If, in one year, loadshedding is in the rear-view mirror, there will be some fairly low earnings bases and trough multiples, specifically across the discretionary retailers. We could be in a position where we are at peak rates, loadshedding, and negative consumer sentiment but at trough valuations. On our models, this part of the market offers a highly attractive upside should there be evidence of a reversal of the above negative factors. Nevertheless, our base case is that we still have not seen the worst of the bad news, with the half-year reporting season potentially a catalyst for finding the lows.
Positioning within our local funds remains defensive. We remain underweight in the basic materials sector and domestic companies. We are overweight rand-hedge industrial shares. Drilling deeper into each subsector, we retain our preference for banks, Naspers/Prosus, Bidcorp, and diversified miners over gold. Within the retailers, we prefer best-in-class general retail (Shoprite) over discretionary retail. However, we note that this positioning is being heavily tested considering the value on offer in discretionary retail. Within telcos, we have a preference for MTN at current levels.
SA LISTED PROPERTY
Over the last three and 12 months, the average SA property share has gone broadly sideways, with returns coming from distributions rather than capital. We expect the outcome for the next year to be similar, as SA property companies are stuck in a no/low-growth environment. As a result, we are underweight SA property with a projected 12-month total return of 8%. The forward distribution yield is closer to 11%, implying flat to slightly negative share prices.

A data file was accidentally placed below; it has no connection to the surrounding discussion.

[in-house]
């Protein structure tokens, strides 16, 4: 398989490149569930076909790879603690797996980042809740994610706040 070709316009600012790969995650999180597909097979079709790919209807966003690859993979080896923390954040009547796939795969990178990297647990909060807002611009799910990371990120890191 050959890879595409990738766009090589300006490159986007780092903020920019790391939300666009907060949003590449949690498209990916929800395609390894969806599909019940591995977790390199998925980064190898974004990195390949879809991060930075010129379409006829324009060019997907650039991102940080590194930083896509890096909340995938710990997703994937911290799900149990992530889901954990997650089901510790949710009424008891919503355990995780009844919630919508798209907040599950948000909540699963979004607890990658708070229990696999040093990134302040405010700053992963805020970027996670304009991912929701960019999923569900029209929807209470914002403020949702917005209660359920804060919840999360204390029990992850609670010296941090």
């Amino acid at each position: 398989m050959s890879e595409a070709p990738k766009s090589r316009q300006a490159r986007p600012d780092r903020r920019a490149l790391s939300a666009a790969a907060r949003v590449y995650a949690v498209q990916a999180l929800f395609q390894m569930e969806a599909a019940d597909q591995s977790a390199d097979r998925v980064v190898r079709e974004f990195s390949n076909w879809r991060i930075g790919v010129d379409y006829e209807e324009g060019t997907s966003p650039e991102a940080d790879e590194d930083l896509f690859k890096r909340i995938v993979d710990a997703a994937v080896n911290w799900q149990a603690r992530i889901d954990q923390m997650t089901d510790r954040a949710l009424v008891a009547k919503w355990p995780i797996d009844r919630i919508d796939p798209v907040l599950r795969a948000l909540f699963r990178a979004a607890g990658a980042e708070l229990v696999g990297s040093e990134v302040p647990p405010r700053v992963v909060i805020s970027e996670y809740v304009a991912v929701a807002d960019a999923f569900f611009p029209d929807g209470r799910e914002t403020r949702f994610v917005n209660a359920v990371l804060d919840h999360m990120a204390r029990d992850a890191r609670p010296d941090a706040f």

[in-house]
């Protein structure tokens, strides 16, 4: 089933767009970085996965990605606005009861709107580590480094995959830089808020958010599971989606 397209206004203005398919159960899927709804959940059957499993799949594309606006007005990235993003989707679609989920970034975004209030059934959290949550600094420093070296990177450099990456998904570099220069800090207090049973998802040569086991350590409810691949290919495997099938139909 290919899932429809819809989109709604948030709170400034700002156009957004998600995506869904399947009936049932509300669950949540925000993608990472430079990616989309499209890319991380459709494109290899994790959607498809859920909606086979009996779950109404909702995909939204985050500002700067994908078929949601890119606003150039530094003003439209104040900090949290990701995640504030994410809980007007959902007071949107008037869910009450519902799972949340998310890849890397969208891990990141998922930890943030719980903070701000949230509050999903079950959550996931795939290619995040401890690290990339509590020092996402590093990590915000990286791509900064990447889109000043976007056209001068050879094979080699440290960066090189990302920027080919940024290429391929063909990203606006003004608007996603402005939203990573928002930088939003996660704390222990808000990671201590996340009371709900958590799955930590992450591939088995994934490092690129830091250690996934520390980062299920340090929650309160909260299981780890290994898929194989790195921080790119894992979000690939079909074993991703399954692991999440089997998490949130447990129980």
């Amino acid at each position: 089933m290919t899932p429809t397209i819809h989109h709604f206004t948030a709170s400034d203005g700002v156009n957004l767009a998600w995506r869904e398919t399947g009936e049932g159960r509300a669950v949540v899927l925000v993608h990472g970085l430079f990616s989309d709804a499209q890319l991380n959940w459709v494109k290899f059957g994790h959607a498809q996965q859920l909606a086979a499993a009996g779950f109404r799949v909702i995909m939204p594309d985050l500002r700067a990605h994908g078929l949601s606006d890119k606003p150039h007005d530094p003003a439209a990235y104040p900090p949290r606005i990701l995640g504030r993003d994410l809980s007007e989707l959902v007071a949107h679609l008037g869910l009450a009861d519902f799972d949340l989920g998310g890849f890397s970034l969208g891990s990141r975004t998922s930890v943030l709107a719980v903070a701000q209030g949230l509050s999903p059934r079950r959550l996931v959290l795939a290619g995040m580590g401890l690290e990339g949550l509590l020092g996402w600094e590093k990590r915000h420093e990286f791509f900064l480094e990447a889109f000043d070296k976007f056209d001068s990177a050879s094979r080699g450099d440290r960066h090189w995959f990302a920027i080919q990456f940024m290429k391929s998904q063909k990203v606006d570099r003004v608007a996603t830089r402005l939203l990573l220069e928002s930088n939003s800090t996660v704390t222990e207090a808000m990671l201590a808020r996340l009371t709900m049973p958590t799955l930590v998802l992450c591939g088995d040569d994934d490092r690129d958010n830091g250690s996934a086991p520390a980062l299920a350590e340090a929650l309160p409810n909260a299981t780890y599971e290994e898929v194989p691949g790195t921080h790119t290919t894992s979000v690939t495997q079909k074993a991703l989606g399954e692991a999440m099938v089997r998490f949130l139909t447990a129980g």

The prospects for SA property companies have worsened of late, with interest rates rising ahead of expectations and loadshedding increasing the costs of a tenancy. The challenged outlook is reflected in share prices (with average discounts to book NAV of around 30%). At the same time, higher interest rates have also resulted in alternative income-yielding assets becoming relatively more attractive.
For SA-domiciled properties, the growth outlook is mediocre – a reasonable quality SA diversified portfolio should grow in the low single digits for the next few years. This is through a combination of 6%-7% escalations, roughly 10% reversions for new leases, and increasing cost pressure from rates and utilities. We remain concerned about the challenged long-term net rental growth trajectory of large urban malls and the inability of landlords to pass on increasing utility and other property operating costs to tenants in the current environment. In addition, the prospects for filling office space are limited as office occupation in the professional services space is very low.
For foreign-dominated property portfolios, Eastern European (the majority of exposure in SA-listed offshore property companies) profit growth still looks reasonable. However, the impact of the Russian-Ukraine war is still uncertain. For now, the impact on countries like Poland looks profit-positive as millions of people have flowed over the border from Ukraine.
In summary, it is tough to grow out there, but earnings risks are also much lower than the average listed company. A reasonable portfolio of SA-listed property equities can generate a distribution yield of around 11%, but we are not projecting material capital growth given the abovementioned scenarios. When bond yields decline, there are prospects for capital revaluation.
For 1Q23, SA government bonds (SAGBs) returned 3.42% at an All Bond Index (ALBI) level. This follows a strong performance in 4Q22, where the index returned 5.19%.